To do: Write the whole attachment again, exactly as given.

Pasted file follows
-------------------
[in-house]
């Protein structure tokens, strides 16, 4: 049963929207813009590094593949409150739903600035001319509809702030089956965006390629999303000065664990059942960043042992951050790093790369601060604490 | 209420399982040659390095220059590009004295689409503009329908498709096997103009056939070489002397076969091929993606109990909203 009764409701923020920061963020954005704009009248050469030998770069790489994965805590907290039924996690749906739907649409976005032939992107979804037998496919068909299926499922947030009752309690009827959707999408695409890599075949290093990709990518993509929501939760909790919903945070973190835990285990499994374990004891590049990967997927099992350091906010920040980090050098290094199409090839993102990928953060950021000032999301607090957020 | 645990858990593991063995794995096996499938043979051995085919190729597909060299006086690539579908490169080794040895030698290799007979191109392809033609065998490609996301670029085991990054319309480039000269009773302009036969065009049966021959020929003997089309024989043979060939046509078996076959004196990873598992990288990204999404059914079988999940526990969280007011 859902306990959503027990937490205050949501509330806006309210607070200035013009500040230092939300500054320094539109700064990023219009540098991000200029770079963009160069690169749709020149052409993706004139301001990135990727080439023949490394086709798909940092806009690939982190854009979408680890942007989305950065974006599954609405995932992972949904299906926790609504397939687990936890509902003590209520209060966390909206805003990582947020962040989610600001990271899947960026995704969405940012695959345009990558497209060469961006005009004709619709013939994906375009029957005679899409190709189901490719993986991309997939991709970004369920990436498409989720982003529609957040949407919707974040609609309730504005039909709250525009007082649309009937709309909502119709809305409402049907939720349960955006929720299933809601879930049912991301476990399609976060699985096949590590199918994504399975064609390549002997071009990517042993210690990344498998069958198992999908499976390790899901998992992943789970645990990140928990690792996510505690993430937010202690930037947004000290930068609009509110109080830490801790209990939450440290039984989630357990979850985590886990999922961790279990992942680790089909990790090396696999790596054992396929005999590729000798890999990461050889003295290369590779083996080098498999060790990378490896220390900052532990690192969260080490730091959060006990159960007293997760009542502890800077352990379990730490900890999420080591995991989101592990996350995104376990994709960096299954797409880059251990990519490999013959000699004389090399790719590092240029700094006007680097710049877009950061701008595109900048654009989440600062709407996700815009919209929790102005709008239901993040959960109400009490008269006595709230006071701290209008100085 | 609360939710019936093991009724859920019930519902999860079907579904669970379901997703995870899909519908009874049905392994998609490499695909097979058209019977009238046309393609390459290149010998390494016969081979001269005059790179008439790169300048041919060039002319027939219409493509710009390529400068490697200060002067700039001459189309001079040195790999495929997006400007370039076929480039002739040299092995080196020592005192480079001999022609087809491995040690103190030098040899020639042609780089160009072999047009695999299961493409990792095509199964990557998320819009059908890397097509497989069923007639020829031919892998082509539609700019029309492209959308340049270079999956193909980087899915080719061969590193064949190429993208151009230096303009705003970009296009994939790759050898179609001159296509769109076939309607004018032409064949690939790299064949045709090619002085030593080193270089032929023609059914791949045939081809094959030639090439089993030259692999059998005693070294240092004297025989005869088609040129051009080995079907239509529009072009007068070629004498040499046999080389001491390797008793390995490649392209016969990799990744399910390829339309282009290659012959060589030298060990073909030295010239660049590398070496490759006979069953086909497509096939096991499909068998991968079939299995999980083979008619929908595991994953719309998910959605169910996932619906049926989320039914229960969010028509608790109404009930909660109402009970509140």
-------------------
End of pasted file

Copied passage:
[in-house]
């Protein structure tokens, strides 16, 4: 049963929207813009590094593949409150739903600035001319509809702030089956965006390629999303000065664990059942960043042992951050790093790369601060604490 | 209420399982040659390095220059590009004295689409503009329908498709096997103009056939070489002397076969091929993606109990909203 009764409701923020920061963020954005704009009248050469030998770069790489994965805590907290039924996690749906739907649409976005032939992107979804037998496919068909299926499922947030009752309690009827959707999408695409890599075949290093990709990518993509929501939760909790919903945070973190835990285990499994374990004891590049990967997927099992350091906010920040980090050098290094199409090839993102990928953060950021000032999301607090957020 | 645990858990593991063995794995096996499938043979051995085919190729597909060299006086690539579908490169080794040895030698290799007979191109392809033609065998490609996301670029085991990054319309480039000269009773302009036969065009049966021959020929003997089309024989043979060939046509078996076959004196990873598992990288990204999404059914079988999940526990969280007011 859902306990959503027990937490205050949501509330806006309210607070200035013009500040230092939300500054320094539109700064990023219009540098991000200029770079963009160069690169749709020149052409993706004139301001990135990727080439023949490394086709798909940092806009690939982190854009979408680890942007989305950065974006599954609405995932992972949904299906926790609504397939687990936890509902003590209520209060966390909206805003990582947020962040989610600001990271899947960026995704969405940012695959345009990558497209060469961006005009004709619709013939994906375009029957005679899409190709189901490719993986991309997939991709970004369920990436498409989720982003529609957040949407919707974040609609309730504005039909709250525009007082649309009937709309909502119709809305409402049907939720349960955006929720299933809601879930049912991301476990399609976060699985096949590590199918994504399975064609390549002997071009990517042993210690990344498998069958198992999908499976390790899901998992992943789970645990990140928990690792996510505690993430937010202690930037947004000290930068609009509110109080830490801790209990939450440290039984989630357990979850985590886990999922961790279990992942680790089909990790090396696999790596054992396929005999590729000798890999990461050889003295290369590779083996080098498999060790990378490896220390900052532990690192969260080490730091959060006990159960007293997760009542502890800077352990379990730490900890999420080591995991989101592990996350995104376990994709960096299954797409880059251990990519490999013959000699004389090399790719590092240029700094006007680097710049877009950061701008595109900048654009989440600062709407996700815009919209929790102005709008239901993040959960109400009490008269006595709230006071701290209008100085 | 609360939710019936093991009724859920019930519902999860079907579904669970379901997703995870899909519908009874049905392994998609490499695909097979058209019977009238046309393609390459290149010998390494016969081979001269005059790179008439790169300048041919060039002319027939219409493509710009390529400068490697200060002067700039001459189309001079040195790999495929997006400007370039076929480039002739040299092995080196020592005192480079001999022609087809491995040690103190030098040899020639042609780089160009072999047009695999299961493409990792095509199964990557998320819009059908890397097509497989069923007639020829031919892998082509539609700019029309492209959308340049270079999956193909980087899915080719061969590193064949190429993208151009230096303009705003970009296009994939790759050898179609001159296509769109076939309607004018032409064949690939790299064949045709090619002085030593080193270089032929023609059914791949045939081809094959030639090439089993030259692999059998005693070294240092004297025989005869088609040129051009080995079907239509529009072009007068070629004498040499046999080389001491390797008793390995490649392209016969990799990744399910390829339309282009290659012959060589030298060990073909030295010239660049590398070496490759006979069953086909497509096939096991499909068998991968079939299995999980083979008619929908595991994953719309998910959605169910996932619906049926989320039914229960969010028509608790109404009930909660109402009970509140």